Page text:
This post was authored by journalist Sam Mellins of New York Focus.
The New York City Board of Elections (BOE) has long been a target of invective for the pervasive nepotism and rank incompetence that it displays nearly every election cycle. In the 2020 cycle, the Board mailed incorrect ballots to thousands of voters and bungled early voting badly enough to leave many waiting on hours-long lines across the city. In 2012, it initially forgot to count dozens of precincts in a competitive Democratic primary, and in 2018 it illegally purged 200,000 voters from its rolls.
What accounts for its gross mismanagement of the most basic function of a democracy? Various political observers say that the explicitly partisan nature of the BOE is to blame. Since 1894, New York’s constitution has placed responsibility for staffing the election bureaucracy in the hands of the Democratic and Republican parties of each of the state’s 62 counties.
Surrendering control of staffing decisions to the tight-knit party organizations leads to connections and favor-swapping being the main criteria for employment, as opposed to competency, some say.
“So much of county politics seems to be about access and personal relationships rather than qualifications and abilities,” said Josh Skaller, a Democratic district leader in Brooklyn. “Those Board of Elections jobs are chips that can be traded.”
This Tammany Hall-style system operates at two levels. The most well-paying posts at the BOE are often used as sinecures for family or close confidantes of party leaders. High-ranking officials in New York City’s BOE include the wife of a city councilmember, the son of the former assistant speaker of the state Assembly, and the son of a current district leader.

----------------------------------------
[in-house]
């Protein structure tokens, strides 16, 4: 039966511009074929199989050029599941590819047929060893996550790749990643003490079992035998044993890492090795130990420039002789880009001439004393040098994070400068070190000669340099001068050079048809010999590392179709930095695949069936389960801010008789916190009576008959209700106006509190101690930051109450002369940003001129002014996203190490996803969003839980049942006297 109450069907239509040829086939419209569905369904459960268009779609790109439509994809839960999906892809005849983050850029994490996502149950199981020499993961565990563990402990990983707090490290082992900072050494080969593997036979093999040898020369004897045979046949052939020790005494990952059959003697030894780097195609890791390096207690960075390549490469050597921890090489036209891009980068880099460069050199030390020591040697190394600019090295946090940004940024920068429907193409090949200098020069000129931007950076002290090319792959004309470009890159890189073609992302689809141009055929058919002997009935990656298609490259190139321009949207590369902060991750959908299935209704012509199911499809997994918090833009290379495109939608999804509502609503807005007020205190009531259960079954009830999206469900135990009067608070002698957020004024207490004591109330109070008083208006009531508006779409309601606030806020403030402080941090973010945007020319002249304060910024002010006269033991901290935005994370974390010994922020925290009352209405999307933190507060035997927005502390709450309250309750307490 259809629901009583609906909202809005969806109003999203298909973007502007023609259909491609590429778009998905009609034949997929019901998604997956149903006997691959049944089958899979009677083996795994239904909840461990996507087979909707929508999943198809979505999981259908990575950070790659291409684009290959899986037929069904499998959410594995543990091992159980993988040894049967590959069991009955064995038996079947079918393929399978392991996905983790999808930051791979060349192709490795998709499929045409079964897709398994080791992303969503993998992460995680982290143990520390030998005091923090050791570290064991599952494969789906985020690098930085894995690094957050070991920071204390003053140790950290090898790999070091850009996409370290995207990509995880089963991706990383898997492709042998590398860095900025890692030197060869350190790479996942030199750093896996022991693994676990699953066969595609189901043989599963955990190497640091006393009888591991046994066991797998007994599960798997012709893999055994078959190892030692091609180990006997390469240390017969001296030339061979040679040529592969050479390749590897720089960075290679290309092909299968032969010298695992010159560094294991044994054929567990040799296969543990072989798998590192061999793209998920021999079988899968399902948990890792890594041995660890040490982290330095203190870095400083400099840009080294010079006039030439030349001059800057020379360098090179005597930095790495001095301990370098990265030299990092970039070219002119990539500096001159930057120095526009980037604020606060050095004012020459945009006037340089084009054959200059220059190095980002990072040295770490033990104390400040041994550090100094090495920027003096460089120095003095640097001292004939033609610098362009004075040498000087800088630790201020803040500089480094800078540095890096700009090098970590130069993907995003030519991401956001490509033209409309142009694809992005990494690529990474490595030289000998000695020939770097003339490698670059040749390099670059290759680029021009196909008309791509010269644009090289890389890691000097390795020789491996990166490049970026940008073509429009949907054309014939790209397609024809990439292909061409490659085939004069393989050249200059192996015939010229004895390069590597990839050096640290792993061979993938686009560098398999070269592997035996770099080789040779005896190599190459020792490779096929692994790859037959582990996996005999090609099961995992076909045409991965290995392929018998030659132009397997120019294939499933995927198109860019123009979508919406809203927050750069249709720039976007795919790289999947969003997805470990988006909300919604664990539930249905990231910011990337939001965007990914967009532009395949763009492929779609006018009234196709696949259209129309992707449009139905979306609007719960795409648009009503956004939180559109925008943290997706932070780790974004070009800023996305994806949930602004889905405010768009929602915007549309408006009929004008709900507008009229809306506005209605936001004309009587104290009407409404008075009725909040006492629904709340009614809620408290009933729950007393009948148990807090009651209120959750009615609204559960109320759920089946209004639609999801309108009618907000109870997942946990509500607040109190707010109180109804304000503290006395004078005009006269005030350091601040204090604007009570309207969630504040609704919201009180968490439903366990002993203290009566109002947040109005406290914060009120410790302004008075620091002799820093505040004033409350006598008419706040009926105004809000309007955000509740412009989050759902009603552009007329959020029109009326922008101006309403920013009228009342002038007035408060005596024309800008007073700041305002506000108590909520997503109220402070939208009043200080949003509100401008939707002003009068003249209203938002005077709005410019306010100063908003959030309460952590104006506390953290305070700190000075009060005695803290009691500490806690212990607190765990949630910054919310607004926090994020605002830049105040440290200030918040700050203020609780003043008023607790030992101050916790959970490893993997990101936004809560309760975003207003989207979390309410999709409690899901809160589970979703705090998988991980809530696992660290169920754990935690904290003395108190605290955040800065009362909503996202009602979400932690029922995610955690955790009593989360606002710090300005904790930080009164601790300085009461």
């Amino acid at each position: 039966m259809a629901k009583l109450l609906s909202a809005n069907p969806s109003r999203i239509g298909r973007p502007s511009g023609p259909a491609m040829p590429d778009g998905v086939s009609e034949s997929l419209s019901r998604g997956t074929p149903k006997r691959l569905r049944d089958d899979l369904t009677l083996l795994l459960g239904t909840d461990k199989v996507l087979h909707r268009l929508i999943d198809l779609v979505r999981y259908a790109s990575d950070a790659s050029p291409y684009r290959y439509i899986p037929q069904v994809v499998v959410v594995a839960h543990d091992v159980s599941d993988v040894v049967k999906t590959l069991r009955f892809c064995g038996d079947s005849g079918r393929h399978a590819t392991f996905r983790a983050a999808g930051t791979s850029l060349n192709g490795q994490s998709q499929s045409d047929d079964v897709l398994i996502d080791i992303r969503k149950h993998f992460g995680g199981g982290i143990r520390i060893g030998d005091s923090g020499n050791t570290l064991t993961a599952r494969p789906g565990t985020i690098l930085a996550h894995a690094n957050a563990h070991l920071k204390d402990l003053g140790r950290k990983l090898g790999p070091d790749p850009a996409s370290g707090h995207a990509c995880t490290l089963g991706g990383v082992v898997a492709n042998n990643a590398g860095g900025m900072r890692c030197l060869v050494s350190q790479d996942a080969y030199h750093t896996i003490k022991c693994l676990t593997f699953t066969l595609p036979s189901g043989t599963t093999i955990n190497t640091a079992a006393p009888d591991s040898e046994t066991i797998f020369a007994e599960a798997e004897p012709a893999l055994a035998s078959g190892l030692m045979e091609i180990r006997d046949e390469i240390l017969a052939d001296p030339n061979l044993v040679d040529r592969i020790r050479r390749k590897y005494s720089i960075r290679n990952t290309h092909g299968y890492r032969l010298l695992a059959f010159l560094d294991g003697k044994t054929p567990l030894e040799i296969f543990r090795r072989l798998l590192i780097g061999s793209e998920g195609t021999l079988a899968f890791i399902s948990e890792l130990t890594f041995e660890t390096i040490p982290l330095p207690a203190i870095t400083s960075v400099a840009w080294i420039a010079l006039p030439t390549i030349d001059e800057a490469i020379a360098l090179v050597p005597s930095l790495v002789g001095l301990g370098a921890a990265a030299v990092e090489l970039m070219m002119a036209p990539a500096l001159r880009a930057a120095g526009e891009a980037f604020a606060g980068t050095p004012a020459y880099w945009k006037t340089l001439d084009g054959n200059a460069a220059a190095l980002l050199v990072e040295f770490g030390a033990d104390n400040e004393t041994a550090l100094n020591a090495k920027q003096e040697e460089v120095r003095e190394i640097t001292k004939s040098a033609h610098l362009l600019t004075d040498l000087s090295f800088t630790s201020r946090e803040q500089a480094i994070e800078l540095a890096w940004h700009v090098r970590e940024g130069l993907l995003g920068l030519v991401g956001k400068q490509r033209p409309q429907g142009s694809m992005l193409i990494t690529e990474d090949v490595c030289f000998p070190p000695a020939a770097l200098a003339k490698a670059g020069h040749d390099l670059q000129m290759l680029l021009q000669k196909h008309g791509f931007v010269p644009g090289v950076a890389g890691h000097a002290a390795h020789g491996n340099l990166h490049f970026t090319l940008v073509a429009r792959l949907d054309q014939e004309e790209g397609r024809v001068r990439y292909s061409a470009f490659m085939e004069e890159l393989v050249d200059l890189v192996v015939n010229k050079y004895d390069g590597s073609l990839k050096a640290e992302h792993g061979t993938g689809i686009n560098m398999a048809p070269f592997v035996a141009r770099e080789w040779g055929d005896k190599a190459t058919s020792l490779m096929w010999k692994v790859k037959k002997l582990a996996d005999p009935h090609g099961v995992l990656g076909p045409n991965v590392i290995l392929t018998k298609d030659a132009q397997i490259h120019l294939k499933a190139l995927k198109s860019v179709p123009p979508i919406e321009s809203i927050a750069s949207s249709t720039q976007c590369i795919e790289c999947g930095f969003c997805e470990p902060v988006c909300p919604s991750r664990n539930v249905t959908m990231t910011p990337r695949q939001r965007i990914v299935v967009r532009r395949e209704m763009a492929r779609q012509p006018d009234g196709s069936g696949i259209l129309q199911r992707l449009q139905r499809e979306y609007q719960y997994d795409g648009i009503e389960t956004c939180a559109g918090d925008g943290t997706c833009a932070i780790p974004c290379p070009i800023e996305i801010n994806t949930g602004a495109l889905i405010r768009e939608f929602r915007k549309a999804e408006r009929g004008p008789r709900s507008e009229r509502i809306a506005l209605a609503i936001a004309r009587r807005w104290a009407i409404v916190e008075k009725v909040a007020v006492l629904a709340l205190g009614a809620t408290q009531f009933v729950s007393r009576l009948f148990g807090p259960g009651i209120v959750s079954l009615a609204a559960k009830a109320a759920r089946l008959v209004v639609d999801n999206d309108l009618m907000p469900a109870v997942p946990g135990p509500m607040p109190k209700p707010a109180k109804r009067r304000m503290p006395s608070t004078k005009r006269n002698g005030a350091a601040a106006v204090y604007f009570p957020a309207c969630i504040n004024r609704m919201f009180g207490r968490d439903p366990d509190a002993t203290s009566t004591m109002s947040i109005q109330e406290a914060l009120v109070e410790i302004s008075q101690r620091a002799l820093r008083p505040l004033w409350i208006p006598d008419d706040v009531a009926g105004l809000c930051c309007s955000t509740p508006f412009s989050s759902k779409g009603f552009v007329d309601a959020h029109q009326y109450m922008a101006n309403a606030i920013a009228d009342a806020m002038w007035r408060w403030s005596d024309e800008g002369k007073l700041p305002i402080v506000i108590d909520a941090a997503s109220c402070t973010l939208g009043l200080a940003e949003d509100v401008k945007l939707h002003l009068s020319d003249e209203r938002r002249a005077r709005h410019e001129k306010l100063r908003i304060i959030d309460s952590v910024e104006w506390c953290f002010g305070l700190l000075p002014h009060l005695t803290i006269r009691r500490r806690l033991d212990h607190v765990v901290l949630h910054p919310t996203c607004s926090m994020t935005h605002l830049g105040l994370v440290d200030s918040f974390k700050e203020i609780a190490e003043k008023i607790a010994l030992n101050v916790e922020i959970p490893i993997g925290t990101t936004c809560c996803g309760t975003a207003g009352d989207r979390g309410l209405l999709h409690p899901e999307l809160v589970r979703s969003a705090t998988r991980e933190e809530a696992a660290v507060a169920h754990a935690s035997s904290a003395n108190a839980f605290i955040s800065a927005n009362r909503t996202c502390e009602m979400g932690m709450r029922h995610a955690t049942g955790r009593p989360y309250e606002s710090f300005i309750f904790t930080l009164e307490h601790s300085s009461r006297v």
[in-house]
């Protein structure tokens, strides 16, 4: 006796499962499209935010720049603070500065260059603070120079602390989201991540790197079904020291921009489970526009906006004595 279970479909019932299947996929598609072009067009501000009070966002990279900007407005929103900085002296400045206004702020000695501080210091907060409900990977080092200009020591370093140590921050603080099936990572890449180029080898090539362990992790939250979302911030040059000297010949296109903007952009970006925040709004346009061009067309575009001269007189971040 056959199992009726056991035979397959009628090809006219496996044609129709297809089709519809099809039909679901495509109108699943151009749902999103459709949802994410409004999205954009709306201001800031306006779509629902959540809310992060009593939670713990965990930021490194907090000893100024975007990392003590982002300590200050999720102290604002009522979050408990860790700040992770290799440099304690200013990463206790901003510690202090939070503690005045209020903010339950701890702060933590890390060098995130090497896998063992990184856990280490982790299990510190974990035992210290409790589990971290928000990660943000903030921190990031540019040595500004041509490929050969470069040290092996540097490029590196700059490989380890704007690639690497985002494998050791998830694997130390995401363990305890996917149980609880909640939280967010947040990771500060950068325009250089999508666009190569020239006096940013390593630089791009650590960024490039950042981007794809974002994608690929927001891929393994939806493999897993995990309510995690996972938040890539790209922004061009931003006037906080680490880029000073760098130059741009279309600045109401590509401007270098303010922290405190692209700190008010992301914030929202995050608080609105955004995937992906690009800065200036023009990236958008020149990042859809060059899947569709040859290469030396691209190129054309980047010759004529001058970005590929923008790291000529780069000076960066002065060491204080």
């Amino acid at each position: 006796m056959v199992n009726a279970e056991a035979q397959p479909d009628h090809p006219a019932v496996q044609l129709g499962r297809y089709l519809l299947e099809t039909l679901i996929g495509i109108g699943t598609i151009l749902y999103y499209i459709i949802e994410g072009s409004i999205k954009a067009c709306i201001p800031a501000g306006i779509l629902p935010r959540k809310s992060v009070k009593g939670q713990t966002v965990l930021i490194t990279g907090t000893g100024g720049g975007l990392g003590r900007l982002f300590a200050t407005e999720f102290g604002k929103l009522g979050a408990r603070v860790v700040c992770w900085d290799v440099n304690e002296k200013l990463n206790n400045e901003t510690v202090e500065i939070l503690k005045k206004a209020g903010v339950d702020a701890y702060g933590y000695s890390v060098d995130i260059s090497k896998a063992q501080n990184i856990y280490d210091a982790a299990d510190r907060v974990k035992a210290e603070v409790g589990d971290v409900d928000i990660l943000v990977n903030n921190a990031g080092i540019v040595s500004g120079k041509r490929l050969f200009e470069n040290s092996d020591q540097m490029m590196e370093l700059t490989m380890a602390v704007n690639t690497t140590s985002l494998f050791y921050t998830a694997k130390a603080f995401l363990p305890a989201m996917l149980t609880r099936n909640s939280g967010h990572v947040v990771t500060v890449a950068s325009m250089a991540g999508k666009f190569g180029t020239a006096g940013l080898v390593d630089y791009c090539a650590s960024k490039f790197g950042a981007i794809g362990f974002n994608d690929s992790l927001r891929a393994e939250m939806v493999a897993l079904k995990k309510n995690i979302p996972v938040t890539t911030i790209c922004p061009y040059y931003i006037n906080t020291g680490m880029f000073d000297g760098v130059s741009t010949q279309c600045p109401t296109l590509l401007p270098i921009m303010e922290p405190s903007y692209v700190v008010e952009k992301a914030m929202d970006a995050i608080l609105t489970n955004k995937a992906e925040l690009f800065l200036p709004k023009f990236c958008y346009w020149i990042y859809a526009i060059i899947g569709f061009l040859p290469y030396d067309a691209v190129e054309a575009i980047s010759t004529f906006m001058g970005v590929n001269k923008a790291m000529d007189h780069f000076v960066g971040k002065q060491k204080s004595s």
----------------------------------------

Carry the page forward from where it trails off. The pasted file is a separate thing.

But for those not lucky enough to have familial connections, the route to employment at the BOE often involves a kind of reverse patronage. According to Roslyn Tate, a former BOE employee, whose account appears to be corroborated by campaign finance records and the New York City payroll, low-paid employees at the BOE monetarily contribute to the county parties that run the BOE, or the campaigns of their leaders, in exchange for promotions and raises.
New York election law prohibits public employees from using their posts to compel or induce subordinates to contribute to political campaigns. But Tate said that the law is routinely ignored.
Tate worked at the Brooklyn Board of Elections as a full-time temporary clerk from July 2018 to March 2020. During that time, she told Sludge, she felt that employees were under intense pressure to purchase tickets to the Brooklyn Democratic Party’s fundraisers.
Many employees of the BOE begin as poll workers or temporary clerks before being promoted to full-time employees. Tate said that attending fundraising dinners, at which aspirants can mingle with party leaders who control staffing decisions, helped grease the wheels for those seeking permanent positions.
“You had to pay to go to the dinners that were held every so often,” if seeking professional advancement, Tate said.
Fundraising dinners are often used as a tool for influence peddling in New York politics, particularly for judicial candidates seeking to get their party’s all-important endorsement and corporate titans seeking to curry favor. Well-heeled lawyers and executives can pay the hundreds or sometimes thousands of dollars that tickets to such dinners cost, but for part-time BOE employees, who rarely make more than $30,000 in a year, the cost of tickets can represent a real strain. Employees would “say that they can’t afford to go, but they have to kiss the ring,” Tate added.
Tate said that on the flyers advertising the dinners, BOE employees were offered discount tickets reflecting their often financially straitened circumstances. “The BOE rate would be about $100, the regular rate would probably be about $3, $5, and upwards,” she said.
Sometimes, Tate said, employees would access the soup kitchen housed in the same building as the Board of Elections the same day that they would buy a $100 ticket that represented their best hope of professional advancement.
“It’s what you have to do,” she said. “You have to get on staff.”
In Tate’s experience, even attendance at the dinners was not a guarantee of permanent employment. “You could be working there five, ten years, and still be temporary,” she said.
The donations-for-promotions pipeline has existed at least since 2013, when a report by the city’s Department of Investigation (DOI) on the BOE’s employment practices found that “[County party] committees generally recommend individuals [for hiring] who have gathered petition signatures, attended fundraisers, or engaged in other political work for the committees.”